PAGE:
The Rangers do well when it comes to TV ratings. If they can ever win a championship, they might be able to overtake their cross-state rivals, the Houston Astros, in the value ranking.
12. Atlanta Braves
Value: $1.63 Billion
The Braves enjoyed a big jump in attendance when they moved into SunTrust Park last season, and that contributed to the franchise's 8% rise in value.
The team had some of baseball's best sales numbers during 2017, and those stats are likely to improve as the Braves put some of the expenses from the new stadium behind them.
They've set themselves up for future success by developing a strong farm system.
11. Houston Astros
Value: $1.65 billion
Thanks to their very first World Series win, the Astros have seen their value surge 14% compared to a year ago.
Houston ranked in the top five for revenue in 2017, and attendance hit an eight-year high.
Owner Jim Crane’s next challenge is to grow the number of season ticket holders at Minute Maid Park. There were 13,000 last season; the goal is 20,000.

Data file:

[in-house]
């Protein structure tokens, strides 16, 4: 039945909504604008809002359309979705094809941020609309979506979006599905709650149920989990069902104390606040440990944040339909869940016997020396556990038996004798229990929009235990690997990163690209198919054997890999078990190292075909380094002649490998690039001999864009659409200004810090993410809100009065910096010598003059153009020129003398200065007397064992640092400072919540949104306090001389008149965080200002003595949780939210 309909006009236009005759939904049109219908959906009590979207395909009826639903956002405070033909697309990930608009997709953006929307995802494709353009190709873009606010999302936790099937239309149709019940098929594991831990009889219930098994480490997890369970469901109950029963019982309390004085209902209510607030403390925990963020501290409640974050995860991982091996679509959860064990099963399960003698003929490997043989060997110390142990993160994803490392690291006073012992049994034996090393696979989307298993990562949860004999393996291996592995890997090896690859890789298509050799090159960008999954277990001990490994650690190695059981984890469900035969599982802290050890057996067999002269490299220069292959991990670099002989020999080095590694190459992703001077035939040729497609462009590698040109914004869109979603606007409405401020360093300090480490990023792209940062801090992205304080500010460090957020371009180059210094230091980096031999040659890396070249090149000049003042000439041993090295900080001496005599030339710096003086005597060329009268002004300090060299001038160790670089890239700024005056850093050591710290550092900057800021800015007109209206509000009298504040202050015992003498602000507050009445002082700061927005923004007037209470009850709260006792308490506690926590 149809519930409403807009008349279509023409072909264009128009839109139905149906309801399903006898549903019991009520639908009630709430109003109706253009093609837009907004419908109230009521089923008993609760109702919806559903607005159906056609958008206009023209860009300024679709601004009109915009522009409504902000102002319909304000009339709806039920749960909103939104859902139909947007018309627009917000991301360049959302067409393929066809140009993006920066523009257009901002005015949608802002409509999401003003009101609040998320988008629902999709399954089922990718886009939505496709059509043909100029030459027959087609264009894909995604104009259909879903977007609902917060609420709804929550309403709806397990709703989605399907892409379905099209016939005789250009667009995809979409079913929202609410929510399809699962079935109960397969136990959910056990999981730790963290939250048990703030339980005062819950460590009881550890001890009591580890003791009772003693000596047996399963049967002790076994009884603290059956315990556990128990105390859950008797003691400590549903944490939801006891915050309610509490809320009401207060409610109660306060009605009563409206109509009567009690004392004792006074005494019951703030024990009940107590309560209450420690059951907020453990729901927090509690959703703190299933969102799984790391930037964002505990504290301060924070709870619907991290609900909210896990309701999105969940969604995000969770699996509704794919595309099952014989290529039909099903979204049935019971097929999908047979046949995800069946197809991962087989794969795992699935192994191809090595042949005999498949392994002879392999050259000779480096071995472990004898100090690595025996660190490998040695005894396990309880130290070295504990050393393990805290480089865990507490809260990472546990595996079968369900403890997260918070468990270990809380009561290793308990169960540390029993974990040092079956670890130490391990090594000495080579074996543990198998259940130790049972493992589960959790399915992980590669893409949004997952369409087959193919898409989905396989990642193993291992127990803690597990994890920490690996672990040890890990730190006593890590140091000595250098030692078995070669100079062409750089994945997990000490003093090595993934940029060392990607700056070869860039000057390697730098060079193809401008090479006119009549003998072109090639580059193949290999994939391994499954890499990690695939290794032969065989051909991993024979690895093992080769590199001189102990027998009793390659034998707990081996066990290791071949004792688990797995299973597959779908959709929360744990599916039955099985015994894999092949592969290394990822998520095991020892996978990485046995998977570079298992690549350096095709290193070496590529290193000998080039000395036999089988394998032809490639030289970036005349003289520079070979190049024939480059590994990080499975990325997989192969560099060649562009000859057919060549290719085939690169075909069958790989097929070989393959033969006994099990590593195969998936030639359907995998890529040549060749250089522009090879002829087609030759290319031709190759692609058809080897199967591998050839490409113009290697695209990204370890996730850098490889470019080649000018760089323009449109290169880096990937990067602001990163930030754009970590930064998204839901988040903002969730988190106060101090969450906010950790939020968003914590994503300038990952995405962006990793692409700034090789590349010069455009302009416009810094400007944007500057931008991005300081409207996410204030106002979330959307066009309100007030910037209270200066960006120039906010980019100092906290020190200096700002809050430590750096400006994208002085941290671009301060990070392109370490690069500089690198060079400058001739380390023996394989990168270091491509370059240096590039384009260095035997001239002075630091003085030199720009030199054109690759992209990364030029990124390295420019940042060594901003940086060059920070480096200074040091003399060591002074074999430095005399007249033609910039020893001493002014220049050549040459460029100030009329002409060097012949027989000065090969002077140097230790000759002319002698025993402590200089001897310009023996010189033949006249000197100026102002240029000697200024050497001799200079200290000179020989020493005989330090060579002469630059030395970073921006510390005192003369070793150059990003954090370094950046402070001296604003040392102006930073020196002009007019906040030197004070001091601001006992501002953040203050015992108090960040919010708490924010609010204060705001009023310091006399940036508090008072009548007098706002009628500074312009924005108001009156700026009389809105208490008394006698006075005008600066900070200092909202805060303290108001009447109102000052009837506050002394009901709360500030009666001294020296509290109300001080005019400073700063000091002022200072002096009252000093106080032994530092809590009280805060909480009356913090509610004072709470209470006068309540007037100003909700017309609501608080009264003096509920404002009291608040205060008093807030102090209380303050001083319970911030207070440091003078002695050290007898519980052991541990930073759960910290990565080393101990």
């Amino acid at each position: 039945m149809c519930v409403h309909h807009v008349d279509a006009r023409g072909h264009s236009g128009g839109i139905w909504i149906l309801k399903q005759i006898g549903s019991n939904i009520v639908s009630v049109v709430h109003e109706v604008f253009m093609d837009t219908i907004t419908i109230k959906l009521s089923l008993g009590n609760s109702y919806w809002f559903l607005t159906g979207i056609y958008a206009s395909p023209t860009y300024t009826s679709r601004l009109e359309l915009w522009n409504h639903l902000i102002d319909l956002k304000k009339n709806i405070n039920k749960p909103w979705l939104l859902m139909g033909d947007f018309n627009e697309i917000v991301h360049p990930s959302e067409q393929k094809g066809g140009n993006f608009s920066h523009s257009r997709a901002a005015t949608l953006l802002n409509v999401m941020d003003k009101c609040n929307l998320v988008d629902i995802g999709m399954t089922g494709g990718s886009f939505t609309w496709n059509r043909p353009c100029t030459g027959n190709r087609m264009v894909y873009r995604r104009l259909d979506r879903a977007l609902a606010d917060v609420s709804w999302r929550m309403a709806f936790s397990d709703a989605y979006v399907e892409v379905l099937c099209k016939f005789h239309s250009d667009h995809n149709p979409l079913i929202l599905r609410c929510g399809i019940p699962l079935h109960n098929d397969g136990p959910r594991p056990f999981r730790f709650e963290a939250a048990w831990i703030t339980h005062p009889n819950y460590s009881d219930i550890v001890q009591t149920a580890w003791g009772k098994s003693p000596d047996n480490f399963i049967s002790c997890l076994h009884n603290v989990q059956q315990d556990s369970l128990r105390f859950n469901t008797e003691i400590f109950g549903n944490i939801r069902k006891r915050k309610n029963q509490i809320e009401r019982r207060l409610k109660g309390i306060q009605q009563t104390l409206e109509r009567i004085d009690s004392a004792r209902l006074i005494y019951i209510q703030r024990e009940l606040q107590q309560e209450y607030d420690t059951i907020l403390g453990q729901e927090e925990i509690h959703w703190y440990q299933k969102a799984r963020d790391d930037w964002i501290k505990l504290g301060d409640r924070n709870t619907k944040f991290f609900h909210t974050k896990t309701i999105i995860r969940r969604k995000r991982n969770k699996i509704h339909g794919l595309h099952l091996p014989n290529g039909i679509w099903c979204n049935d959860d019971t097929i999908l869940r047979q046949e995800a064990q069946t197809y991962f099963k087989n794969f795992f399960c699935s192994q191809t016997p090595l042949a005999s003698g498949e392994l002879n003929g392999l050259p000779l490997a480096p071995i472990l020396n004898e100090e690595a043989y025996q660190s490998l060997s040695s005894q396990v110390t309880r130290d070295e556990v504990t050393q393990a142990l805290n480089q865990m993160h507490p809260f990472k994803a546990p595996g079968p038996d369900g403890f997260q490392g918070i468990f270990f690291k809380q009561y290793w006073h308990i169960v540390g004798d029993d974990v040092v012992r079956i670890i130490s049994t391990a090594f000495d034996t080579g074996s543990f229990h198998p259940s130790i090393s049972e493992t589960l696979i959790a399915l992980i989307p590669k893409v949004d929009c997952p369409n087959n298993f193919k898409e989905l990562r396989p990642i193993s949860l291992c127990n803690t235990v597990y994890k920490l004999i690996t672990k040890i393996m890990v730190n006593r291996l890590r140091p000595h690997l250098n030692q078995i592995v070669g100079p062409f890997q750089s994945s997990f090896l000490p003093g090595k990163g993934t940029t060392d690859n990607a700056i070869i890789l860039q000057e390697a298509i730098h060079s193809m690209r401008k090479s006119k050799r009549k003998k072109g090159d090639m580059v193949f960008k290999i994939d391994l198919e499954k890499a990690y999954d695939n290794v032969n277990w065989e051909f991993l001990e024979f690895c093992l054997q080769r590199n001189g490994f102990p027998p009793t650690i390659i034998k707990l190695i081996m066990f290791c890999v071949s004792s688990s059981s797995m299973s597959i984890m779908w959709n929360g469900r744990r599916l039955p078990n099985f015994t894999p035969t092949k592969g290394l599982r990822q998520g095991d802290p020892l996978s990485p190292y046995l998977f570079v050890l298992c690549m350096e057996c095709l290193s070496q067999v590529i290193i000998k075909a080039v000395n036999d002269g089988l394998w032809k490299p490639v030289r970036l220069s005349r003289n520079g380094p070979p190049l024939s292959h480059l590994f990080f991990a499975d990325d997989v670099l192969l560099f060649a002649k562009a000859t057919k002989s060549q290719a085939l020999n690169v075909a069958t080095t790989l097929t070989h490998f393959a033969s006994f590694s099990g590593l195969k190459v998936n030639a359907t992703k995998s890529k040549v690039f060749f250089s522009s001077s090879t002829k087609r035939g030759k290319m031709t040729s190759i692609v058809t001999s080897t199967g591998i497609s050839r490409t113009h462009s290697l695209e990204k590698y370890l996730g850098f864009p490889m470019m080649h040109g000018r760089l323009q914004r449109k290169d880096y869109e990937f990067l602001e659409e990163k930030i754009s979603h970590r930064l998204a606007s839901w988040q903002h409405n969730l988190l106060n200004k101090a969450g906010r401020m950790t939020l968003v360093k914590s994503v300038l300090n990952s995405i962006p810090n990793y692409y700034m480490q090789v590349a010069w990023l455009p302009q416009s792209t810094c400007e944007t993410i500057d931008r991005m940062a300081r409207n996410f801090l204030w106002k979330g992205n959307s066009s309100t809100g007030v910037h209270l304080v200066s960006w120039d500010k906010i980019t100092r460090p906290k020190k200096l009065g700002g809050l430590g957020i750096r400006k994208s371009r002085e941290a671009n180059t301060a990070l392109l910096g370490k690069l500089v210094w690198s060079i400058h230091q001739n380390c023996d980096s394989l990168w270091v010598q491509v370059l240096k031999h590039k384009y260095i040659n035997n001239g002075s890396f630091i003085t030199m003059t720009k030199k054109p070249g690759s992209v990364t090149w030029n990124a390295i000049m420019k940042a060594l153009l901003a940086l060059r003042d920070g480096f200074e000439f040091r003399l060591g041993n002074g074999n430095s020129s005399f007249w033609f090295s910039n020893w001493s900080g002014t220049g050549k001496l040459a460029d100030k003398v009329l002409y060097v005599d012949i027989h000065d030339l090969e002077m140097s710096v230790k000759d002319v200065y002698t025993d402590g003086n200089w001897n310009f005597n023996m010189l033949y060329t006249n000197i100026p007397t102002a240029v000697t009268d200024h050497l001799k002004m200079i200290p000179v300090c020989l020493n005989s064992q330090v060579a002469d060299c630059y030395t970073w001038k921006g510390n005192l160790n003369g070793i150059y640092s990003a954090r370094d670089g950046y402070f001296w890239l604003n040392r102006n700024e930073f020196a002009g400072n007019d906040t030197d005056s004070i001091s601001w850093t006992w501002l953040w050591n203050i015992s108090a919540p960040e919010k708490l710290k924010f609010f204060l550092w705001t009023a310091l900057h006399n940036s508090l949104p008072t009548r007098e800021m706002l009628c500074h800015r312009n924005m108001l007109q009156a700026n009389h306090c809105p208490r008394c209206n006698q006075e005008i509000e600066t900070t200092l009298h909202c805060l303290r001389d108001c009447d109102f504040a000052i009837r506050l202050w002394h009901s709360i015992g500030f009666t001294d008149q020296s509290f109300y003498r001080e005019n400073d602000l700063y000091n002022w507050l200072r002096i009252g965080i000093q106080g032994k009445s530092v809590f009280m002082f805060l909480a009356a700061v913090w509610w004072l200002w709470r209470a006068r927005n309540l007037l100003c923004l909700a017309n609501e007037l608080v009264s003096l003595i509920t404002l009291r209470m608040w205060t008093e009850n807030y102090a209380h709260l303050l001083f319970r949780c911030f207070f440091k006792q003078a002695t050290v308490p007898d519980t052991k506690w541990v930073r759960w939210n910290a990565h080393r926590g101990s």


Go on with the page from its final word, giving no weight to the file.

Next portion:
10. Washington Nationals
Value: $1.68 billion
The team that used to be the Montreal Expos has seen its fortunes rise dramatically since moving to Washington, D.C., in 2005.
The Nationals' value is up by 5% over last year, thanks largely to strong play on the field. The team won the NL East the last two seasons.
However, their payroll exceeded Major League Baseball's luxury tax threshold, resulting in a $1.2 million penalty and leading to some uncertainty coming into 2018.
9. Philadelphia Phillies
Value: $1.7 billion
The Phillies have seen a 3% rise in valuation from last year. Their strong financial standing is partly due to a rich deal to keep the Phillies on local TV screens.
The 25-year contract with Comcast SportsNet began in 2016 and is worth more than $5 billion!
The team made some good free agent additions in the off-season and is hoping to stay out of their division cellar, where they wound up in two out of the last three seasons.
8. Los Angeles Angels